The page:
Danny Baldwin

Danny Baldwin has been writing about film on the Internet for over a decade, initially for BucketReviews and now for Critic Speak. He holds a Master's degree in Critical Studies from the University of Southern California and in past years served as a member of both the Online Film Critics Society and the San Diego Film Critics Society. Danny's favorite films include “The 400 Blows,” “Imitation of Life" (1959), “My Neighbor Totoro” and “The Silence of the Lambs.” He lives in Los Angeles.

Rian Johnson's LOOPER drops September 28.

Trailer Overkill: Taking the Mystique out of Looper

Rian Johnson's LOOPER drops September 28.

Last week, the trailer for Rian Johnson’s (Brick, The Brothers Bloom) highly anticipated new film Looper hit the web. I watched once out of curiosity and it solidified the movie’s place on my personal list of Fall must-sees. I was prepared to not think any more of the trailer — after all, why should I? The purpose of a trailer is to convince you to buy a ticket and this assemblage of Looper did exactly that for me.

But over the next few days, it seemed like my Twitter and Facebook feeds were crowded with nothing but re-posts of said trailer, with friends and colleagues practically analyzing it frame-by-frame. At the very least, some had watched it dozens of times. My big question was: Why? Surely, the trailer is expertly edited enough that it gets your adrenaline pumping as you watch it… But don’t repeat viewings of promotional materials ultimately take away from the experience of watching the movie once it’s out?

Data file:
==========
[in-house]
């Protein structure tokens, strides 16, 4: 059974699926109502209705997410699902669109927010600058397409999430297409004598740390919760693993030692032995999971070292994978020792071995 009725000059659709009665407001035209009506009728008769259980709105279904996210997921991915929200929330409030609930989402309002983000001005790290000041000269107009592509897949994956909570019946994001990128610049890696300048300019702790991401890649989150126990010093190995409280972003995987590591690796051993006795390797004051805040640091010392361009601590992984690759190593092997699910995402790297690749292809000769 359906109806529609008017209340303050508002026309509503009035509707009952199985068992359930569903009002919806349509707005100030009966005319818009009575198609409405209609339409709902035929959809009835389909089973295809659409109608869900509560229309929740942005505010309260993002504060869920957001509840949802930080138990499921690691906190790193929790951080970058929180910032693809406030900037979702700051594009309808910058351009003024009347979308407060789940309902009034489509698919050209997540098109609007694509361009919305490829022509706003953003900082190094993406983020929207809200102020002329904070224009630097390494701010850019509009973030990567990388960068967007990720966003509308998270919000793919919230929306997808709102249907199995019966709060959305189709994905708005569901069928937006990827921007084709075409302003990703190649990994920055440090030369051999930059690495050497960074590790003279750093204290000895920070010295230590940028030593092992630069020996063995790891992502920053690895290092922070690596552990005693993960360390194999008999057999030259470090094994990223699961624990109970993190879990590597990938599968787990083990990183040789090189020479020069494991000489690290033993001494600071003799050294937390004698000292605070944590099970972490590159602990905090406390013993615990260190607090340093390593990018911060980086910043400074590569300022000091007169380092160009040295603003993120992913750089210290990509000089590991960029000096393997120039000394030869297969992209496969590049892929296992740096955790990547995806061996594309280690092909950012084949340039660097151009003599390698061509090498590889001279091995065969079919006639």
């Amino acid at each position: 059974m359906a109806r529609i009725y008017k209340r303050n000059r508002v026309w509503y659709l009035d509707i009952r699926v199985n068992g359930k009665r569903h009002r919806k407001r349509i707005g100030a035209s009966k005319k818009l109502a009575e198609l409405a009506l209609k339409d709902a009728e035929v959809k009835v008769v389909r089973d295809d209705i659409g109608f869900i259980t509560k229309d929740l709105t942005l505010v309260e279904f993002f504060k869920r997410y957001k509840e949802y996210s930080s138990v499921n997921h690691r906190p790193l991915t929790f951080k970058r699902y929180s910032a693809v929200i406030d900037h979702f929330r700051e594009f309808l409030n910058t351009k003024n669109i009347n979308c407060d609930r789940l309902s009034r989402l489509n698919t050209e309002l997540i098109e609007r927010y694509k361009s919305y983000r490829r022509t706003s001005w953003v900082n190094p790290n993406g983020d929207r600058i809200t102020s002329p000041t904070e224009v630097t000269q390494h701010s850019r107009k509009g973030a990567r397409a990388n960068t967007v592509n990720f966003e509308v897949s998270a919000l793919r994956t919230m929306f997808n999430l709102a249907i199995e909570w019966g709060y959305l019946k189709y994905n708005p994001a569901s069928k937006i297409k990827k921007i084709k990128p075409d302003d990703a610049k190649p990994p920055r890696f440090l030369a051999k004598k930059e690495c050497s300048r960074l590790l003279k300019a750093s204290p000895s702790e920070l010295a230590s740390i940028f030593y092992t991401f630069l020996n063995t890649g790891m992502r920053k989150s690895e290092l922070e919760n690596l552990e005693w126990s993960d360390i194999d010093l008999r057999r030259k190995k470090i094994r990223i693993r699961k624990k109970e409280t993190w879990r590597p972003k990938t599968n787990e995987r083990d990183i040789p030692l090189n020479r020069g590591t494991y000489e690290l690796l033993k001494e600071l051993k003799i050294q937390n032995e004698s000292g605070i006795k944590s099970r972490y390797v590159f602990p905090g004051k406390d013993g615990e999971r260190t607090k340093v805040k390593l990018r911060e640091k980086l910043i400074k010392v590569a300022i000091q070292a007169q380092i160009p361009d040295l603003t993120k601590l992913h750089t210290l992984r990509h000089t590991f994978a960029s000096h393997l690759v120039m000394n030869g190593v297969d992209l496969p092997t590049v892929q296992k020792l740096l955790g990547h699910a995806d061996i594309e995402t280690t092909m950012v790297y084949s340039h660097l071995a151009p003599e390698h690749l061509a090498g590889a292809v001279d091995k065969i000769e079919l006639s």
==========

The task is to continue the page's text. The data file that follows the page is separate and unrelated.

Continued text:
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Making Sense of the Digital Conversion

An image from the website for Pennsylvania's Ambler Theater, which needs to raise $100,000 per screen for digital projectors or risks shutting down. This article details why the ongoing digital conversion poses a threat to movie-going.Over the past decade, the movie theater industry has spent millions of dollars converting their traditional 35mm film projectors to digital projectors. Saturday, at the NAB’s Technology Summit on Cinema, it was announced that 50 percent of screens worldwide had made the switch to digital, 70 percent in the United States.

On film blogs, this conversion has largely been derided and smeared — “How can they get rid of 35mm? It’s the best way to watch a movie!” While I understand the sentiment behind this protest, it seems to me that the approach is rather narrow — Hollywood isn’t going to fix the “problem” just because a niche group of purists say it exists. There’s too much money to be saved by going 100 percent digital. What is necessary to actually create positive change is for the everyday moviegoer to join in the fight to keep 35mm alive. Which first requires them to understand what’s at stake.

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